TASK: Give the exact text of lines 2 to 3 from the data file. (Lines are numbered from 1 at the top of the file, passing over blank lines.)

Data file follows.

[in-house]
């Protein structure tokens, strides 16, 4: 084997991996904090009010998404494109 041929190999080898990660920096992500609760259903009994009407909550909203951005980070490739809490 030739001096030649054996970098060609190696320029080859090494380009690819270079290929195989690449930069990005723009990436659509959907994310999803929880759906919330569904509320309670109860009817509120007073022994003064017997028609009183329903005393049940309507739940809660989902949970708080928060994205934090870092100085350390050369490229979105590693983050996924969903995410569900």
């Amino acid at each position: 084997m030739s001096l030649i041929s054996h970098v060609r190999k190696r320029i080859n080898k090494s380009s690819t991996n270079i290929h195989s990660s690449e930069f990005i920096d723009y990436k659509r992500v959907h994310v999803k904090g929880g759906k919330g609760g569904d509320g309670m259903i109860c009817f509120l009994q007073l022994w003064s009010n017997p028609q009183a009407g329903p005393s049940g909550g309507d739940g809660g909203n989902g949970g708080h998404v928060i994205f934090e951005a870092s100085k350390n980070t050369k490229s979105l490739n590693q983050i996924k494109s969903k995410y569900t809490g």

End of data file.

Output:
């Protein structure tokens, strides 16, 4: 084997991996904090009010998404494109 041929190999080898990660920096992500609760259903009994009407909550909203951005980070490739809490 030739001096030649054996970098060609190696320029080859090494380009690819270079290929195989690449930069990005723009990436659509959907994310999803929880759906919330569904509320309670109860009817509120007073022994003064017997028609009183329903005393049940309507739940809660989902949970708080928060994205934090870092100085350390050369490229979105590693983050996924969903995410569900």
């Amino acid at each position: 084997m030739s001096l030649i041929s054996h970098v060609r190999k190696r320029i080859n080898k090494s380009s690819t991996n270079i290929h195989s990660s690449e930069f990005i920096d723009y990436k659509r992500v959907h994310v999803k904090g929880g759906k919330g609760g569904d509320g309670m259903i109860c009817f509120l009994q007073l022994w003064s009010n017997p028609q009183a009407g329903p005393s049940g909550g309507d739940g809660g909203n989902g949970g708080h998404v928060i994205f934090e951005a870092s100085k350390n980070t050369k490229s979105l490739n590693q983050i996924k494109s969903k995410y569900t809490g």